A fourth round of trade talks between the US and European Union worth €120bn are underway amid an awkward atmosphere because of the Ukraine crisis and NSA snooping scandal.
The discussions, which started in July 2013, are aimed at establishing the Transatlantic Trade and Investment Partnership (TTIP) to break down any trading barriers. This set of talks will end on 14 March.
But there are tensions between the EU and US. It emerged during 2013 that the NSA, a US security agency, had spied on some EU leaders and officials, including German Chancellor Angela Merkel.
Documents showing the extent of the NSA's activities were leaked by the agency's whistleblowing former contractor Edward Snowden.
There has also been some disagreement between the EU and US over how to handle the Ukraine crisis.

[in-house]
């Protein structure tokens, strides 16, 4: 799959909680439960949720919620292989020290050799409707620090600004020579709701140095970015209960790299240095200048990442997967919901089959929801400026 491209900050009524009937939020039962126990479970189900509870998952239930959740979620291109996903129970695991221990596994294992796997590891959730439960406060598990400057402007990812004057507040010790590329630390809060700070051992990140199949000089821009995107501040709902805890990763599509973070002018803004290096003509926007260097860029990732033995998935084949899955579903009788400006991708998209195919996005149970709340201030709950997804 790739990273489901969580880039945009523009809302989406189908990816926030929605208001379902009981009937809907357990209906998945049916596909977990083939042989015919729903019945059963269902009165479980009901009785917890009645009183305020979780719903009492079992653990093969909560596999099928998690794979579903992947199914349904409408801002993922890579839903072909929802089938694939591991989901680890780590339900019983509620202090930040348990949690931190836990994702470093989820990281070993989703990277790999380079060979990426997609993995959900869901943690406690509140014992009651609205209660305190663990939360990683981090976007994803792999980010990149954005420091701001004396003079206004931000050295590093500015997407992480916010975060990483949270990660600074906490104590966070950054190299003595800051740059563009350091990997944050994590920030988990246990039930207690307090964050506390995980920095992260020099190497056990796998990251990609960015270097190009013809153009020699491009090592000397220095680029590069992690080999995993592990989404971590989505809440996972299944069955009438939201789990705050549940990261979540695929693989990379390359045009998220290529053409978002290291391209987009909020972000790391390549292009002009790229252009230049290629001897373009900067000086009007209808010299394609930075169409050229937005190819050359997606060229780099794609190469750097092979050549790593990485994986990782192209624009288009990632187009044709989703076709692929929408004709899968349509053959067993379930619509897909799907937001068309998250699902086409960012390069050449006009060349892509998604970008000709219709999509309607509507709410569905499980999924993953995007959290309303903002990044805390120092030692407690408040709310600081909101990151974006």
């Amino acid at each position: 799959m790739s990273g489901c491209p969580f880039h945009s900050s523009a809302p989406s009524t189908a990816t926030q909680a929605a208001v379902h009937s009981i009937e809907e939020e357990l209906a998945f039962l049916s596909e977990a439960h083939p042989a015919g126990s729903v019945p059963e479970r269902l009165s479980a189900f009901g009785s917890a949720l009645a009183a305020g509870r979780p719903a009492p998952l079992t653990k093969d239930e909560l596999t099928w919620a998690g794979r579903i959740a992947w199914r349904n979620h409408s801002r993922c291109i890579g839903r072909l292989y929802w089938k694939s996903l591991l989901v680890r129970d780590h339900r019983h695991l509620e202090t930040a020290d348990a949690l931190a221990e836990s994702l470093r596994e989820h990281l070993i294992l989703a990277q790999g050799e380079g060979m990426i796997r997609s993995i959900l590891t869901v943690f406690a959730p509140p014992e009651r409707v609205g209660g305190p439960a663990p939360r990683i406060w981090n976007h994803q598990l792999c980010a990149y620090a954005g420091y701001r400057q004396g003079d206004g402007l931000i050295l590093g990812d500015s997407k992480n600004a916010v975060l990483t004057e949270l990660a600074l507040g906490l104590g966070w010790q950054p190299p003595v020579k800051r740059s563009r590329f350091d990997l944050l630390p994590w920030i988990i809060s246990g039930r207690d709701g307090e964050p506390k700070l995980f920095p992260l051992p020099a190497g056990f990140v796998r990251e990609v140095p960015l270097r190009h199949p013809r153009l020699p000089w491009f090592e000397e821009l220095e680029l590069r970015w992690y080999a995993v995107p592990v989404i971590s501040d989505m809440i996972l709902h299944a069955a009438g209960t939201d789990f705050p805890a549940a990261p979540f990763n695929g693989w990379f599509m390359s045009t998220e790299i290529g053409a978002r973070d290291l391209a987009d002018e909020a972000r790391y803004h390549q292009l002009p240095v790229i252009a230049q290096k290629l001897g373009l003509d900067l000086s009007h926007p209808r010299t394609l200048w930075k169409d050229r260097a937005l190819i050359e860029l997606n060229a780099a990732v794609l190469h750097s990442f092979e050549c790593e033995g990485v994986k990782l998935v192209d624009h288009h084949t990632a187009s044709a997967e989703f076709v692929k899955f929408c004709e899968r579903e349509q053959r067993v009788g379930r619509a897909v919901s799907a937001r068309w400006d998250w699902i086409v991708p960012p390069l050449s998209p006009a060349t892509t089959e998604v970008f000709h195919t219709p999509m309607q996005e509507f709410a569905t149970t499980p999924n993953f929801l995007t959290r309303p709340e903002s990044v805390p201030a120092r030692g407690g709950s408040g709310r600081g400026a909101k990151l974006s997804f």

A largely pro-west revolution ousted Viktor Yanukovich, Ukraine's Russia-allied president.
Russian troops have since entered Crimea, a semi-autonomous region of Ukraine with a large population of ethnic Russians and Russia-owned industry.
Vladimir Putin, Russia's president, claims this is to protect Russians in Crimea and maintain peace in Ukraine. He has attacked the revolution as the work of fascists.
Both the EU and US have criticised Putin, saying entering Crimea is an act of aggression that infringes national sovereignty.
But there was embarrassment for the US when the country's Assistant Secretary of State Victoria Nuland was caught on tape saying "f**k the EU" because of frustration over how it was handling the Ukraine crisis.
The EU relies on Russia for a significant chunk of its gas supplies and so has been cautious in its criticism because it has a lot more to lose than the US.
However the two agreed to co-ordinated visa sanctions for Russians and the EU has halted investment talks with the state – though Brussels stopped short of any formal trade curbs.